In contrast, aspirational parasites are planners; they are not content to be parasites for life because they were not born parasites and in fact, spent some years as free-living organisms, bolstered by jobs and financial ventures. From the Kims’ earlier conversations, we know that Mr Kim used to work as a driver and a valet; he also got involved in failed ventures, like the Taiwan king castella cake business—which was a real cake trend in South Korea around the time Bong wrote his script. Ki-woo was no slouch either, re-taking his university entrance exams not once, but four times.
Like the Kims, Geun-se used to be free-living too; he also got caught up in the same Taiwan cake business trend as Mr Kim, with dreams of striking it rich. When the South Korean economy faced a downturn with record-breaking unemployment rates, the Kims and Geun-se suffered similar fates. While the Kims eked out a living doing odd jobs, Geun-se borrowed money from loan sharks. When he was unable to repay them, his wife helped him disappear. To survive, he evolved to become a legacy parasite.
Legacy parasites are a unique class because they have evolved — often out of necessity or a lack of choice — to see their parasitic behaviours as part of their identity and even heritage, something to be proud of and to value. The world beyond the host world means nothing to them because they can no longer separate themselves from their host, and any memory they may have of a former life free from parasitism is permanently erased.
Geun-se’s evolution from being a hunted free-living man to a legacy parasite is best exemplified by the way he has set up his living space underground. He has filled it with photos of world historical figures and nostalgic paraphernalia that affirm his origins as a subterrestrial. He even tells Mr Kim he feels like he was born in the sub-basement and had his wedding here too, even though we know this cannot possibly be true. Geun-se has clearly reimagined a life for himself that is steeped in a history of his own making; he could never dream of leaving because to do so would mean a negation of his sense of self and his birthright.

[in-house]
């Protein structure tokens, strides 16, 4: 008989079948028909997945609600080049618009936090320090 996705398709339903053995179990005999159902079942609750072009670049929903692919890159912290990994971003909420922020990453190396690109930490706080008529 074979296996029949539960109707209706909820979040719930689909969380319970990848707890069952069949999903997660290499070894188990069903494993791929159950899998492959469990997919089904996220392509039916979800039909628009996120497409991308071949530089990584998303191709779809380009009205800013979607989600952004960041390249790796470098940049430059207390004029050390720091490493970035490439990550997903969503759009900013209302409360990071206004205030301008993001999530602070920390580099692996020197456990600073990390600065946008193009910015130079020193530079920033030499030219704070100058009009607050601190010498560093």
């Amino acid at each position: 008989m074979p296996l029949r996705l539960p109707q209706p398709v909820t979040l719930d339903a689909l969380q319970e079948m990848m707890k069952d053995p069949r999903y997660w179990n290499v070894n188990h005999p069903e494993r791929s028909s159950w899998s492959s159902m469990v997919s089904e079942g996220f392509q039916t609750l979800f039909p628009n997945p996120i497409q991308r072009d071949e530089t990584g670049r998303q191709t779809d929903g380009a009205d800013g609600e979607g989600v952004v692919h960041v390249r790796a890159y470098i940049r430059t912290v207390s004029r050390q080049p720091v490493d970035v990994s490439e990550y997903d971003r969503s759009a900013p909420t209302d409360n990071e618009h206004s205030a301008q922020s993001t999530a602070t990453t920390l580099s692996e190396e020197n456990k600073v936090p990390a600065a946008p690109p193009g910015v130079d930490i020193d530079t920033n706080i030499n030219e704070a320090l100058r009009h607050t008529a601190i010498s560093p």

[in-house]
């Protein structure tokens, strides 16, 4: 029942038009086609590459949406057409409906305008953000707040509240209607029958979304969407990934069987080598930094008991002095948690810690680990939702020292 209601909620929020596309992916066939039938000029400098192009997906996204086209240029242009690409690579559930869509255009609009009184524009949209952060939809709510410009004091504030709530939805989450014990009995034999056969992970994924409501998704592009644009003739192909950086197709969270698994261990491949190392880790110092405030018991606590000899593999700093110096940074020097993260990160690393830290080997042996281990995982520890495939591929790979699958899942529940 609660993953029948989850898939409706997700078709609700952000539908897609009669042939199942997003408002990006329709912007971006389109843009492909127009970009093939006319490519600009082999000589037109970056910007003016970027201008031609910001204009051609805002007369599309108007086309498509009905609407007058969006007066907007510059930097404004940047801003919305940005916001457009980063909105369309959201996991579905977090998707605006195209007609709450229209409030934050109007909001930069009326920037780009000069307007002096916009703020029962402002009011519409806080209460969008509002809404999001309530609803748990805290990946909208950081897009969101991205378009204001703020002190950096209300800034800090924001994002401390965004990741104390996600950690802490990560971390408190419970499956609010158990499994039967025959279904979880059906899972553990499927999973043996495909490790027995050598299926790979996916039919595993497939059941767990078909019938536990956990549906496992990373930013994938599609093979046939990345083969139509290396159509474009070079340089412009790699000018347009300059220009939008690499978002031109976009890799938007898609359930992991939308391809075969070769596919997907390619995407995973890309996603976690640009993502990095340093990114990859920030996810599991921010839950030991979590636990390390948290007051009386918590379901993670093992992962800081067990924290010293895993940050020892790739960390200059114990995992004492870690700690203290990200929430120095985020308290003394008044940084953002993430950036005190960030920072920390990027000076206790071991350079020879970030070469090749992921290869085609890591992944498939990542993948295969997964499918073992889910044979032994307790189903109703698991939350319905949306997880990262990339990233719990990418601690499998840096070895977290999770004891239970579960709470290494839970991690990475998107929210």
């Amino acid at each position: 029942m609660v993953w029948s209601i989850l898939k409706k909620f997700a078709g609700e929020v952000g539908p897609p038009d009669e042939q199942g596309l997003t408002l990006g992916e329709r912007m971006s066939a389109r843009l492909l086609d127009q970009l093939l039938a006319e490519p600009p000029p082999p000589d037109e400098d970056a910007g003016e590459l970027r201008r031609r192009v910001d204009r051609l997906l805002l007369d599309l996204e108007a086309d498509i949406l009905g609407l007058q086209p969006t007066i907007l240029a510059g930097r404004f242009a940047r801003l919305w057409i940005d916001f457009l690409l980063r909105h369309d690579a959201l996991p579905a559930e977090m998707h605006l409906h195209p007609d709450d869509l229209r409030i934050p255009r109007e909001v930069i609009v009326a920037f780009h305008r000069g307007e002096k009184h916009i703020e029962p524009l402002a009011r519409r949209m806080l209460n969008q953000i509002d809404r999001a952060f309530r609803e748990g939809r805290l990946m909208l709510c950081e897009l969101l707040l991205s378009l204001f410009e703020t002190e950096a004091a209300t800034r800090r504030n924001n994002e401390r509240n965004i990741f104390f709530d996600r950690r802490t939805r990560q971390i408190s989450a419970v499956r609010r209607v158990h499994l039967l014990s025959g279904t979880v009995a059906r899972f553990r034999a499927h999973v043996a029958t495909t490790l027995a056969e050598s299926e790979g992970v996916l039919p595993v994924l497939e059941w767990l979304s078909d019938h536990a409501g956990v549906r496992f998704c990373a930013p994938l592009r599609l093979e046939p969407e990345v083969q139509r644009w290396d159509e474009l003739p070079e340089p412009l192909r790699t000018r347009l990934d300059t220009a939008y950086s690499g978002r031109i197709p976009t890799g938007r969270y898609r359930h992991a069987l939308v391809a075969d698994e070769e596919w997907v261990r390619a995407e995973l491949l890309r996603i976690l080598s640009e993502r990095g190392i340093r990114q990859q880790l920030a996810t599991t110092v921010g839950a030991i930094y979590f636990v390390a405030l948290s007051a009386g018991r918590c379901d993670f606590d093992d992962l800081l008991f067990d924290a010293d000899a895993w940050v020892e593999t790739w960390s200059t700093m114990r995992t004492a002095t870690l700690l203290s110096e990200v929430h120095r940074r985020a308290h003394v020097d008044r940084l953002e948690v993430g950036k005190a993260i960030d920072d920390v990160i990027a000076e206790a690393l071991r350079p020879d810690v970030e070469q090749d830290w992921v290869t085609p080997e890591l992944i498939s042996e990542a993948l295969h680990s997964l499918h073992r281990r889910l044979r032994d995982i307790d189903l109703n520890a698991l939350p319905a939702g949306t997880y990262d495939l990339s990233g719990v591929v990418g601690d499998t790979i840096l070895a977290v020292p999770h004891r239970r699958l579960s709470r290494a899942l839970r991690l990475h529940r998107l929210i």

Ultimately, legacy and aspirational parasites are trapped — whether willingly or not — but are unable to fathom that the root cause of their problems is the system of parasitism itself. They will never forge an alliance to dismantle a system that they have become too invested in and that gives them so much meaning and purpose. In the end, the death of one host—even if it is at the hands of a parasite—does not foretell the end of parasitism; it merely ensures the rise of others.
Watching this film made me reflect on my own country and marvel at how many parallels I could draw between Malaysia and the South Korea envisioned in Parasite. Broadly speaking, both our cultures are built upon the normalisation of social hierarchies and an acceptance of varying manifestations of parasitism. Call it what you will: patronage, cronyism, nepotism, corruption—these are practices cut from the same cloth. And all parasites need a patron, a benefactor, an influential figure with powerful connections—a host.
Political leaders make excellent hosts because their ascension to power necessitates the presence of a diversity of parasites. In Asia, in particular, such hosts have been known to support millions of parasites for decades—that is, if they are clever about maintaining a healthy balance of legacy and aspirational parasites. If Bong’s film taught me anything, it is this: the moment an aspirational parasite decides to see himself as a host, the entire ecosystem is bound to eventually unravel.
Disruptions to the ecosystem are imperative if we are to redress the imbalance of power resulting from decades of unquestioned parasitism. Indeed, aspirational parasites have an important role to play to this end. Yet, disruptions are merely that; they do not signal the end of parasitism per se. Instead, the ecosystem just realigns to allow for new hosts and new parasites to flourish—I learned this all too well, from observing Malaysia’s overthrow of a 61-year old political regime through the ballot box in 2018, followed by the creation of a new coalition government comprising aspirational and legacy politicians.
Unlike in the film, no blood was spilled this time.
C Nge makes it her mission to write about films that have the power to change the world: one heart, one mind at a time.